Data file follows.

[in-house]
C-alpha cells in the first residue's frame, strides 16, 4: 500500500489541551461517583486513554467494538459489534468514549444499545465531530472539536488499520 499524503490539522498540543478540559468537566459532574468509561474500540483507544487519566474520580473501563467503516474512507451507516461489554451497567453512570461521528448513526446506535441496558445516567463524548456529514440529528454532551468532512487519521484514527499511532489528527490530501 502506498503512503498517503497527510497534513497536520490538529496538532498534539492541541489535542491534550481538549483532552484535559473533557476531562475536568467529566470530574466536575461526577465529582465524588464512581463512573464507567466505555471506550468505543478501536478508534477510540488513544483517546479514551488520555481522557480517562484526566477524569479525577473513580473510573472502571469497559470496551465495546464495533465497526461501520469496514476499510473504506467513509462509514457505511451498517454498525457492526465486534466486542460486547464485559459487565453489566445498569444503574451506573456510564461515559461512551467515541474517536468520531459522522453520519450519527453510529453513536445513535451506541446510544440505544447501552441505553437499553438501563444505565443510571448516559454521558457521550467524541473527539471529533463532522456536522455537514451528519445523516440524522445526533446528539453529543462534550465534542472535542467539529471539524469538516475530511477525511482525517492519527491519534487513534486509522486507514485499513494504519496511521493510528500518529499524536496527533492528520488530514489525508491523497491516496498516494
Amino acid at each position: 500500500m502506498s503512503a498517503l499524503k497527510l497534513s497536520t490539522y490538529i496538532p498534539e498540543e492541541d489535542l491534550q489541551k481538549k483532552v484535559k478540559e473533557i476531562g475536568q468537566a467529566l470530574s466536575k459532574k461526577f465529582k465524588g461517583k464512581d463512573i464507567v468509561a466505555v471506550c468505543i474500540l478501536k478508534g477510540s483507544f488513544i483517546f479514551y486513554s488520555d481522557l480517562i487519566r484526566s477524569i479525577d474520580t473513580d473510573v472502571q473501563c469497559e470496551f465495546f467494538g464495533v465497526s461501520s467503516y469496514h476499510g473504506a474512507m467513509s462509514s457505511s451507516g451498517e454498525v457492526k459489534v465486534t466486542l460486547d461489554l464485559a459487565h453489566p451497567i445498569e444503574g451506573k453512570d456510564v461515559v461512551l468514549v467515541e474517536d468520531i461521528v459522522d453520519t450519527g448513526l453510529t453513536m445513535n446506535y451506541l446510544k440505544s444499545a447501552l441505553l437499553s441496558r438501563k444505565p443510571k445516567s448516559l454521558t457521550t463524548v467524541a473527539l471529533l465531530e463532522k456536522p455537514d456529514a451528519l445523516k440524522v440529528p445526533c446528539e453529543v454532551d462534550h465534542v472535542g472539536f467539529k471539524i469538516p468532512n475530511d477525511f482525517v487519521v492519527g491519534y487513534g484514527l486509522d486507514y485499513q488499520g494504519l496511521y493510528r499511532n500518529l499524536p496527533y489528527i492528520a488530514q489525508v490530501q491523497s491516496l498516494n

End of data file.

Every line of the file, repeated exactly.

[in-house]
C-alpha cells in the first residue's frame, strides 16, 4: 500500500489541551461517583486513554467494538459489534468514549444499545465531530472539536488499520 499524503490539522498540543478540559468537566459532574468509561474500540483507544487519566474520580473501563467503516474512507451507516461489554451497567453512570461521528448513526446506535441496558445516567463524548456529514440529528454532551468532512487519521484514527499511532489528527490530501 502506498503512503498517503497527510497534513497536520490538529496538532498534539492541541489535542491534550481538549483532552484535559473533557476531562475536568467529566470530574466536575461526577465529582465524588464512581463512573464507567466505555471506550468505543478501536478508534477510540488513544483517546479514551488520555481522557480517562484526566477524569479525577473513580473510573472502571469497559470496551465495546464495533465497526461501520469496514476499510473504506467513509462509514457505511451498517454498525457492526465486534466486542460486547464485559459487565453489566445498569444503574451506573456510564461515559461512551467515541474517536468520531459522522453520519450519527453510529453513536445513535451506541446510544440505544447501552441505553437499553438501563444505565443510571448516559454521558457521550467524541473527539471529533463532522456536522455537514451528519445523516440524522445526533446528539453529543462534550465534542472535542467539529471539524469538516475530511477525511482525517492519527491519534487513534486509522486507514485499513494504519496511521493510528500518529499524536496527533492528520488530514489525508491523497491516496498516494
Amino acid at each position: 500500500m502506498s503512503a498517503l499524503k497527510l497534513s497536520t490539522y490538529i496538532p498534539e498540543e492541541d489535542l491534550q489541551k481538549k483532552v484535559k478540559e473533557i476531562g475536568q468537566a467529566l470530574s466536575k459532574k461526577f465529582k465524588g461517583k464512581d463512573i464507567v468509561a466505555v471506550c468505543i474500540l478501536k478508534g477510540s483507544f488513544i483517546f479514551y486513554s488520555d481522557l480517562i487519566r484526566s477524569i479525577d474520580t473513580d473510573v472502571q473501563c469497559e470496551f465495546f467494538g464495533v465497526s461501520s467503516y469496514h476499510g473504506a474512507m467513509s462509514s457505511s451507516g451498517e454498525v457492526k459489534v465486534t466486542l460486547d461489554l464485559a459487565h453489566p451497567i445498569e444503574g451506573k453512570d456510564v461515559v461512551l468514549v467515541e474517536d468520531i461521528v459522522d453520519t450519527g448513526l453510529t453513536m445513535n446506535y451506541l446510544k440505544s444499545a447501552l441505553l437499553s441496558r438501563k444505565p443510571k445516567s448516559l454521558t457521550t463524548v467524541a473527539l471529533l465531530e463532522k456536522p455537514d456529514a451528519l445523516k440524522v440529528p445526533c446528539e453529543v454532551d462534550h465534542v472535542g472539536f467539529k471539524i469538516p468532512n475530511d477525511f482525517v487519521v492519527g491519534y487513534g484514527l486509522d486507514y485499513q488499520g494504519l496511521y493510528r499511532n500518529l499524536p496527533y489528527i492528520a488530514q489525508v490530501q491523497s491516496l498516494n